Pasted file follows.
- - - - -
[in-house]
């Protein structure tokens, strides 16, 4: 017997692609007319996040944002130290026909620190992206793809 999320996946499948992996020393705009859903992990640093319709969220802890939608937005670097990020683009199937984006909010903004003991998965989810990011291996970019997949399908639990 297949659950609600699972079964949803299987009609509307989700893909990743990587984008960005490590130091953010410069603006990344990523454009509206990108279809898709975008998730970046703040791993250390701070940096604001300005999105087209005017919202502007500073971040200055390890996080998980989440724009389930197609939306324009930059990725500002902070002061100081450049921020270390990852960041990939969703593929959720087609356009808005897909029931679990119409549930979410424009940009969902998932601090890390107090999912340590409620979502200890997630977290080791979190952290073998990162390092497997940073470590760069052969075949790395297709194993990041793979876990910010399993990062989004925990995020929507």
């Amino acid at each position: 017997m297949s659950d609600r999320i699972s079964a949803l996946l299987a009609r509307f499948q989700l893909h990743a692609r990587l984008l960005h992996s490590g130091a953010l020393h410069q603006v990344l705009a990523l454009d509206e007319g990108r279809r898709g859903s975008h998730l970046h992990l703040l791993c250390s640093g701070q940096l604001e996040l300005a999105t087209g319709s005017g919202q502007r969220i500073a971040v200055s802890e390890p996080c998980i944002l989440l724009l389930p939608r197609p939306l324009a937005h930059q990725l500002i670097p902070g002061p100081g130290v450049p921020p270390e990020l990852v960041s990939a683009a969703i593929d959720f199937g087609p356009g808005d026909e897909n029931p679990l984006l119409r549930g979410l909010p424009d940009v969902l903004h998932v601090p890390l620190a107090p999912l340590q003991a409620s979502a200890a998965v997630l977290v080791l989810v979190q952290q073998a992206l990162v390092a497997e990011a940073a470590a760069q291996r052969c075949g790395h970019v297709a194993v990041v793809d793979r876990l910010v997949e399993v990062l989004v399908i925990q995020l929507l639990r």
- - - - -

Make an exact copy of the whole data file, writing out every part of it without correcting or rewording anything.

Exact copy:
[in-house]
């Protein structure tokens, strides 16, 4: 017997692609007319996040944002130290026909620190992206793809 999320996946499948992996020393705009859903992990640093319709969220802890939608937005670097990020683009199937984006909010903004003991998965989810990011291996970019997949399908639990 297949659950609600699972079964949803299987009609509307989700893909990743990587984008960005490590130091953010410069603006990344990523454009509206990108279809898709975008998730970046703040791993250390701070940096604001300005999105087209005017919202502007500073971040200055390890996080998980989440724009389930197609939306324009930059990725500002902070002061100081450049921020270390990852960041990939969703593929959720087609356009808005897909029931679990119409549930979410424009940009969902998932601090890390107090999912340590409620979502200890997630977290080791979190952290073998990162390092497997940073470590760069052969075949790395297709194993990041793979876990910010399993990062989004925990995020929507």
């Amino acid at each position: 017997m297949s659950d609600r999320i699972s079964a949803l996946l299987a009609r509307f499948q989700l893909h990743a692609r990587l984008l960005h992996s490590g130091a953010l020393h410069q603006v990344l705009a990523l454009d509206e007319g990108r279809r898709g859903s975008h998730l970046h992990l703040l791993c250390s640093g701070q940096l604001e996040l300005a999105t087209g319709s005017g919202q502007r969220i500073a971040v200055s802890e390890p996080c998980i944002l989440l724009l389930p939608r197609p939306l324009a937005h930059q990725l500002i670097p902070g002061p100081g130290v450049p921020p270390e990020l990852v960041s990939a683009a969703i593929d959720f199937g087609p356009g808005d026909e897909n029931p679990l984006l119409r549930g979410l909010p424009d940009v969902l903004h998932v601090p890390l620190a107090p999912l340590q003991a409620s979502a200890a998965v997630l977290v080791l989810v979190q952290q073998a992206l990162v390092a497997e990011a940073a470590a760069q291996r052969c075949g790395h970019v297709a194993v990041v793809d793979r876990l910010v997949e399993v990062l989004v399908i925990q995020l929507l639990r």